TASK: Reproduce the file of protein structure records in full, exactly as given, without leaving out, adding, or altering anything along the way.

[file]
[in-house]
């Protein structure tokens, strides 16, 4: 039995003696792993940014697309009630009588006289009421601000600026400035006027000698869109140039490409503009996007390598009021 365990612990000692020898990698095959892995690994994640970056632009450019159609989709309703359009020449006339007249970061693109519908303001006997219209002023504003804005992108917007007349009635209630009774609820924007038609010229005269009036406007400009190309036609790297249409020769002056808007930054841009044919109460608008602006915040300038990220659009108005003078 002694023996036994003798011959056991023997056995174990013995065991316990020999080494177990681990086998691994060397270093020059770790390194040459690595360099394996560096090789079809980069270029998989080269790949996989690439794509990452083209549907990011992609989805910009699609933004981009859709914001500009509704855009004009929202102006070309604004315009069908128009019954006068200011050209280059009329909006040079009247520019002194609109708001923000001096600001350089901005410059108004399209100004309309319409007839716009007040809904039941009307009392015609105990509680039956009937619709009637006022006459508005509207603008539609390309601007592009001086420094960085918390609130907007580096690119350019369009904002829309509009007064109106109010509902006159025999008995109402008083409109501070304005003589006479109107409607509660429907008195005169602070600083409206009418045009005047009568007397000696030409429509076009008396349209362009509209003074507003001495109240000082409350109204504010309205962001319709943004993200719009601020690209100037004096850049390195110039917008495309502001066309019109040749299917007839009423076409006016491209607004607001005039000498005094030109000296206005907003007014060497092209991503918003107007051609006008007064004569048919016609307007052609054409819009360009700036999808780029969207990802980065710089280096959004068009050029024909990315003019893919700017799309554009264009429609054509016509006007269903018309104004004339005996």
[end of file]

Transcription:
[in-house]
């Protein structure tokens, strides 16, 4: 039995003696792993940014697309009630009588006289009421601000600026400035006027000698869109140039490409503009996007390598009021 365990612990000692020898990698095959892995690994994640970056632009450019159609989709309703359009020449006339007249970061693109519908303001006997219209002023504003804005992108917007007349009635209630009774609820924007038609010229005269009036406007400009190309036609790297249409020769002056808007930054841009044919109460608008602006915040300038990220659009108005003078 002694023996036994003798011959056991023997056995174990013995065991316990020999080494177990681990086998691994060397270093020059770790390194040459690595360099394996560096090789079809980069270029998989080269790949996989690439794509990452083209549907990011992609989805910009699609933004981009859709914001500009509704855009004009929202102006070309604004315009069908128009019954006068200011050209280059009329909006040079009247520019002194609109708001923000001096600001350089901005410059108004399209100004309309319409007839716009007040809904039941009307009392015609105990509680039956009937619709009637006022006459508005509207603008539609390309601007592009001086420094960085918390609130907007580096690119350019369009904002829309509009007064109106109010509902006159025999008995109402008083409109501070304005003589006479109107409607509660429907008195005169602070600083409206009418045009005047009568007397000696030409429509076009008396349209362009509209003074507003001495109240000082409350109204504010309205962001319709943004993200719009601020690209100037004096850049390195110039917008495309502001066309019109040749299917007839009423076409006016491209607004607001005039000498005094030109000296206005907003007014060497092209991503918003107007051609006008007064004569048919016609307007052609054409819009360009700036999808780029969207990802980065710089280096959004068009050029024909990315003019893919700017799309554009264009429609054509016509006007269903018309104004004339005996």